Franz Joseph's telescope brings forth a question about the field of view of a starship's sensors.
The FJ contraption seemed to be on a pedestal of some sort that would perhaps allow it to be extended and pointed at targets without pivoting the entire ship; otherwise, the sensor would only stare aft, which may not be particularly practical. But what is practical for a starship? There's the big forward-pointing dish, but then there are the supposed sensor domes at top and bottom - and none
of these devices actually face the planet the starship is orbiting when Spock performs sensor studies on surface phenomena. (Nor does the FJ telescope, for that matter.)
In TNG, there are frequent references to "lateral" sensors, especially in the context of studying specific point targets (rather than in the more intuitive context of listening to what's happening all around the ship and trying to pinpoint a source). Does this perhaps tie in to Kirk's habit of turning one cheek or the other of the ship towards the planet of interest?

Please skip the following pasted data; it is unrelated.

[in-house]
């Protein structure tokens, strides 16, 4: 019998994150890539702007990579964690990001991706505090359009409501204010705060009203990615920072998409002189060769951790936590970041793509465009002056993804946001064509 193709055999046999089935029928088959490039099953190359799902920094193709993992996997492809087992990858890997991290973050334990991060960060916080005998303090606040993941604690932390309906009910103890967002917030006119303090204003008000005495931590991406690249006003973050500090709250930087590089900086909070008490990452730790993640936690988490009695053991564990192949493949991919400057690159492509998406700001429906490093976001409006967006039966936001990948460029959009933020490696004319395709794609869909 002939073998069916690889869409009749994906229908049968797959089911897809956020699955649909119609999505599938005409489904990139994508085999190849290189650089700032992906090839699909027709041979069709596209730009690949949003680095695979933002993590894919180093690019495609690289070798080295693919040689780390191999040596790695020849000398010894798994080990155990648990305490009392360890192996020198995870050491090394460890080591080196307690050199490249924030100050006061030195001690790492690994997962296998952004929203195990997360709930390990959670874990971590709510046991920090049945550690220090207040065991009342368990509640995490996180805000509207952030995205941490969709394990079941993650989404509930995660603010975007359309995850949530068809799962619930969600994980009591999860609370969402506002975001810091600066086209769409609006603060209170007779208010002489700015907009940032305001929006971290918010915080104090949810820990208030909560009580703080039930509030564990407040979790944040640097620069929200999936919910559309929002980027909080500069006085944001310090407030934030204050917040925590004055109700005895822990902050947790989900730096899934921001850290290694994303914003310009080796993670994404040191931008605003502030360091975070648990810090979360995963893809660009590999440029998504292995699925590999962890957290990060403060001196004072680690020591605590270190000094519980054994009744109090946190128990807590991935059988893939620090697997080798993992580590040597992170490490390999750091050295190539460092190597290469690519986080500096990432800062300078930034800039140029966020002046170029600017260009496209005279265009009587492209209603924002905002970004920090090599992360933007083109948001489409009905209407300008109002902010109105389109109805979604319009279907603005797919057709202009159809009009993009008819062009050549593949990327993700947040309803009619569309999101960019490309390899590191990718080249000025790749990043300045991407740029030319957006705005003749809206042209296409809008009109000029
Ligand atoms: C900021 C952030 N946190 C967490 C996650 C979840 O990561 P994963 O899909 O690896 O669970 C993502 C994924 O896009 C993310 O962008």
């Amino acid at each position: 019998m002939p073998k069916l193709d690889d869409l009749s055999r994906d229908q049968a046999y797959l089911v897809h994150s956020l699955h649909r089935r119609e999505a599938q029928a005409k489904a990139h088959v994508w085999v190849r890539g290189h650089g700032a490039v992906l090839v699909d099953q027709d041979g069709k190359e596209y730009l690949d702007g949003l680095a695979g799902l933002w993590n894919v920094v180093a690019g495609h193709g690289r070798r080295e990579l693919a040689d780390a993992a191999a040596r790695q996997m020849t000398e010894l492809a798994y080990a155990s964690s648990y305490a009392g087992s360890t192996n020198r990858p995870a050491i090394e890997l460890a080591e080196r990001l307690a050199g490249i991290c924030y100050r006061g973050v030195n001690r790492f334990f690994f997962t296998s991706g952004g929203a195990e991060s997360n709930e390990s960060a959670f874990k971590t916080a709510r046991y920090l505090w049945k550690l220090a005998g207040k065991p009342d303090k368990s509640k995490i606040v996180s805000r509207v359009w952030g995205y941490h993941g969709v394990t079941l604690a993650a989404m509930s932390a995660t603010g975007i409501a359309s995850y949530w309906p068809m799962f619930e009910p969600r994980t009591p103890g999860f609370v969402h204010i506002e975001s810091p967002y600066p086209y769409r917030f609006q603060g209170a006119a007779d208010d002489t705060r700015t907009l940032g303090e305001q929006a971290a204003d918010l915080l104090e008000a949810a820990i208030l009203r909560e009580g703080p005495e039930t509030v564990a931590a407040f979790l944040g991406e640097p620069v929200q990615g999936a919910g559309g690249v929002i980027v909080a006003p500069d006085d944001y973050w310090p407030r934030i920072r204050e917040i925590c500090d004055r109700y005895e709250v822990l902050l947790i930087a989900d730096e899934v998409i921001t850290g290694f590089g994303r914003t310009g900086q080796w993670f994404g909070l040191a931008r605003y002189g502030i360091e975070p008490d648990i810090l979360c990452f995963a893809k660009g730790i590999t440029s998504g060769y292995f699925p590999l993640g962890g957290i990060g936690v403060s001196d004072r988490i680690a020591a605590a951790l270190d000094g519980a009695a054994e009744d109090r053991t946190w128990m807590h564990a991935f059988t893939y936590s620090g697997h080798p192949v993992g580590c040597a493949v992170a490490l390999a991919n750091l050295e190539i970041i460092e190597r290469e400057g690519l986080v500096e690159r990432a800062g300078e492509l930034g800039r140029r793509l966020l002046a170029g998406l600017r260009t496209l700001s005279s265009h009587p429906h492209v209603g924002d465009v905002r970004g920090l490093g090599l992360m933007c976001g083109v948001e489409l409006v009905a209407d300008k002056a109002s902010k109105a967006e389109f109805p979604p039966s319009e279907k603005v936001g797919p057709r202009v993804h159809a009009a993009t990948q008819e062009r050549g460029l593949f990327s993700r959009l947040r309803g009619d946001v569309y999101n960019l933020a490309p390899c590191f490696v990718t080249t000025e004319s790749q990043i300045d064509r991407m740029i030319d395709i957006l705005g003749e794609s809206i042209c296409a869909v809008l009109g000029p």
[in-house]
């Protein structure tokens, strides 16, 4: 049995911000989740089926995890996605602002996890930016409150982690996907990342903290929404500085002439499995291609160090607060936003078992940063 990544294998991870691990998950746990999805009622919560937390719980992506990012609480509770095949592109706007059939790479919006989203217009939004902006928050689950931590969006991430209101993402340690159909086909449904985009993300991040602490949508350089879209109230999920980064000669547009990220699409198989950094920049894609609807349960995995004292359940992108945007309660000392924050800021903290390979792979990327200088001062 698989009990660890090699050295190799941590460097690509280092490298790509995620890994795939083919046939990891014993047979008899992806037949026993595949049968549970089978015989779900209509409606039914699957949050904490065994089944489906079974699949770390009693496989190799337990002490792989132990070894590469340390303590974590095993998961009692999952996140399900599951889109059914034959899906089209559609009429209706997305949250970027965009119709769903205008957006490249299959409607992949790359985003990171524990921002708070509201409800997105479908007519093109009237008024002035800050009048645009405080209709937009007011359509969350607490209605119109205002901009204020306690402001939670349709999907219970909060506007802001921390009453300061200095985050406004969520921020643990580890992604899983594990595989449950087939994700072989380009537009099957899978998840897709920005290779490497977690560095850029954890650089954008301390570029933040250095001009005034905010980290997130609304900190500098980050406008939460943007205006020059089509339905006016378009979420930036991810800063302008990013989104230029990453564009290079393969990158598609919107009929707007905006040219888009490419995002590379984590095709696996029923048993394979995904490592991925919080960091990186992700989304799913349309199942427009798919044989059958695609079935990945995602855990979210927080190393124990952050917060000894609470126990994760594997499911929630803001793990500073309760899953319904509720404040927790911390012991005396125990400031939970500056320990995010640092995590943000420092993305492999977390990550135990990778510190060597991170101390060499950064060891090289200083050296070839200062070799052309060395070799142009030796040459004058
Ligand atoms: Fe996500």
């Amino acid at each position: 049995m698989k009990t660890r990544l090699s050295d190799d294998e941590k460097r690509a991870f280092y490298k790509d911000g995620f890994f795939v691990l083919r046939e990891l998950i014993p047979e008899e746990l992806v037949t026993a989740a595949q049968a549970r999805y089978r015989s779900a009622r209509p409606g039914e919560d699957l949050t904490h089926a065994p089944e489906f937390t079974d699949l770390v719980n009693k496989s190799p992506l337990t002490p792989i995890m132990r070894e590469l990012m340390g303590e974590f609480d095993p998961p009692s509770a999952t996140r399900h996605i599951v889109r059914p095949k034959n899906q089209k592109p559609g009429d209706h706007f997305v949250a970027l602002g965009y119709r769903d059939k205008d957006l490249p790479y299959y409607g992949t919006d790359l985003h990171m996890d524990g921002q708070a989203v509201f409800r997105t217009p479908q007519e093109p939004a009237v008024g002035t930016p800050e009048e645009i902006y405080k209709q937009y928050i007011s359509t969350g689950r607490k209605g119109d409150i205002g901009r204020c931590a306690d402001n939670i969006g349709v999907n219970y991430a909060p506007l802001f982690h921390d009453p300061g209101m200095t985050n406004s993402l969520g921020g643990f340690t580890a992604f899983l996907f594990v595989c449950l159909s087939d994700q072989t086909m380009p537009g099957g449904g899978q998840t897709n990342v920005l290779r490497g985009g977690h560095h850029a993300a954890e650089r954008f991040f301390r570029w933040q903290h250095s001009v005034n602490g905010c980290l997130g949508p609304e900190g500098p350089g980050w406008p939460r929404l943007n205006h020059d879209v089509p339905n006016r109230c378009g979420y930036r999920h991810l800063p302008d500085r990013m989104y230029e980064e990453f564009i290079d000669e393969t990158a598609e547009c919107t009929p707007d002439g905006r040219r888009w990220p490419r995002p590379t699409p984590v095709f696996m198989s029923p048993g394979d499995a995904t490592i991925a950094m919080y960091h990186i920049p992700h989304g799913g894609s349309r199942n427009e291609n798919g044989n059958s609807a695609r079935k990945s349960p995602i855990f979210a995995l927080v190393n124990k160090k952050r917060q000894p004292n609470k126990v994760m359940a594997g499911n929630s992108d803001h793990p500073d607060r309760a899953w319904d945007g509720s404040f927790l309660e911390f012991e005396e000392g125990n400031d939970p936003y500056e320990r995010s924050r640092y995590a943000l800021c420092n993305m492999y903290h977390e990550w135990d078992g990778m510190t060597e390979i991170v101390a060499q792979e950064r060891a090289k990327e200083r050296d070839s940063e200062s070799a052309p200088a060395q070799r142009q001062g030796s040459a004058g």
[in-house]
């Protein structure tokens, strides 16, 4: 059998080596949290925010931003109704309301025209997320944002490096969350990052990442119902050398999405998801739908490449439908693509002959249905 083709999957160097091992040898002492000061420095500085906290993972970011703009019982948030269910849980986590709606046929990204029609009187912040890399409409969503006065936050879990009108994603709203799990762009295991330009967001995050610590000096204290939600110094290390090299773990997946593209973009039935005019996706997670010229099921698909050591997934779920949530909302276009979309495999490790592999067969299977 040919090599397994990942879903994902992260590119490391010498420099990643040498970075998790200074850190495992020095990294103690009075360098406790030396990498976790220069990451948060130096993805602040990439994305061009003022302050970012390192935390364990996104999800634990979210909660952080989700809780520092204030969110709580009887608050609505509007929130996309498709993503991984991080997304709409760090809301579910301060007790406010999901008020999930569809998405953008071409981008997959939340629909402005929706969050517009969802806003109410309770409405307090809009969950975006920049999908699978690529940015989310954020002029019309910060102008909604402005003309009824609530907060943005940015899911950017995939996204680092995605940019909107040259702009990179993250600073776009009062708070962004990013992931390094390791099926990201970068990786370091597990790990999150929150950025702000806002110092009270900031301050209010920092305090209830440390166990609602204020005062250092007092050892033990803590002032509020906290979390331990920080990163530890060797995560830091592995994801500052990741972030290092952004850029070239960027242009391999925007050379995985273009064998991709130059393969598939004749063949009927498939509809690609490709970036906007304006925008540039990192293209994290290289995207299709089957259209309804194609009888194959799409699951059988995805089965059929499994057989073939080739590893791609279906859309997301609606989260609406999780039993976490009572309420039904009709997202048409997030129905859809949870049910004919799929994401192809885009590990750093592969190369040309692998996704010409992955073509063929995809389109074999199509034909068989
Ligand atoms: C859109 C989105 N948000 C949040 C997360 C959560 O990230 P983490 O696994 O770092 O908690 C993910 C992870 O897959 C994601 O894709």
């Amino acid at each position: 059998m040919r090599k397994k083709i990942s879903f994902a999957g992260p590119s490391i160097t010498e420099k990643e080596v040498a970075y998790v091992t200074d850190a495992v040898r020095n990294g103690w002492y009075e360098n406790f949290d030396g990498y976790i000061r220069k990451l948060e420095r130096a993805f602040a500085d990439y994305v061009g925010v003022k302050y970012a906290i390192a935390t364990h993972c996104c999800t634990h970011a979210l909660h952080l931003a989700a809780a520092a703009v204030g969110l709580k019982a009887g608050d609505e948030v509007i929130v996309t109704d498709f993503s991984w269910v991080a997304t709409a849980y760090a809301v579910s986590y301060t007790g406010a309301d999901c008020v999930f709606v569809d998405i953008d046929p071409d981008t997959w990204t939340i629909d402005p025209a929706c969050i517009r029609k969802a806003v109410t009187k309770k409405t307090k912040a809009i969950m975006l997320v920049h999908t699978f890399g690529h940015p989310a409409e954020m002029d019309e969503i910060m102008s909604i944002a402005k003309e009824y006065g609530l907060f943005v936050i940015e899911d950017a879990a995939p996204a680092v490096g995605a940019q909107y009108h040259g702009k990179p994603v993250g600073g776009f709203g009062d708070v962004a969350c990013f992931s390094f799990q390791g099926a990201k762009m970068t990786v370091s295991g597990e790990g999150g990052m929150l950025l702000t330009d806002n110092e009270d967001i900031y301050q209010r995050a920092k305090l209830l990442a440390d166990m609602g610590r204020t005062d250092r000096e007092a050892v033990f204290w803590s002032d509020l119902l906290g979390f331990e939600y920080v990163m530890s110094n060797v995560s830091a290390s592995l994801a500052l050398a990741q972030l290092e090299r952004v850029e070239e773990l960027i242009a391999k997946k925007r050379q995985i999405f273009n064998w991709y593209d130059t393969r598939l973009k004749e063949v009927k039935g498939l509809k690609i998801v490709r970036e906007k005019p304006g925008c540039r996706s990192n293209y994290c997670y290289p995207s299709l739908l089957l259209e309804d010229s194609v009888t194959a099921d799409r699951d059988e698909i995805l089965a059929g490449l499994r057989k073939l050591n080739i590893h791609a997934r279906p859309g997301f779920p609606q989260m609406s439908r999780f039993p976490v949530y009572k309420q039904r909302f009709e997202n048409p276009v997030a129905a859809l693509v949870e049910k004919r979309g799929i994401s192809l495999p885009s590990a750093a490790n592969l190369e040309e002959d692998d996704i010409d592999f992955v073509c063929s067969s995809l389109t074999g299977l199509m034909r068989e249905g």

Is it a case of something, perhaps warp drive, creating a huge blind spot in front of a starship, so that the only sensors worth having must be lateral, or even aft-looking?
FWIW, there's "The Corbomite Maneuver" where our heroes seem to be doing exactly what Zap
proposed: taking star photos from another angle far off Earth, yielding stereo-view benefits and the ability to peek past obstructions. We don't learn what instrument achieves this, and whether it's the instrument being pointed or the ship, but it still appears that photographing starscapes is worth doing in the 23rd century.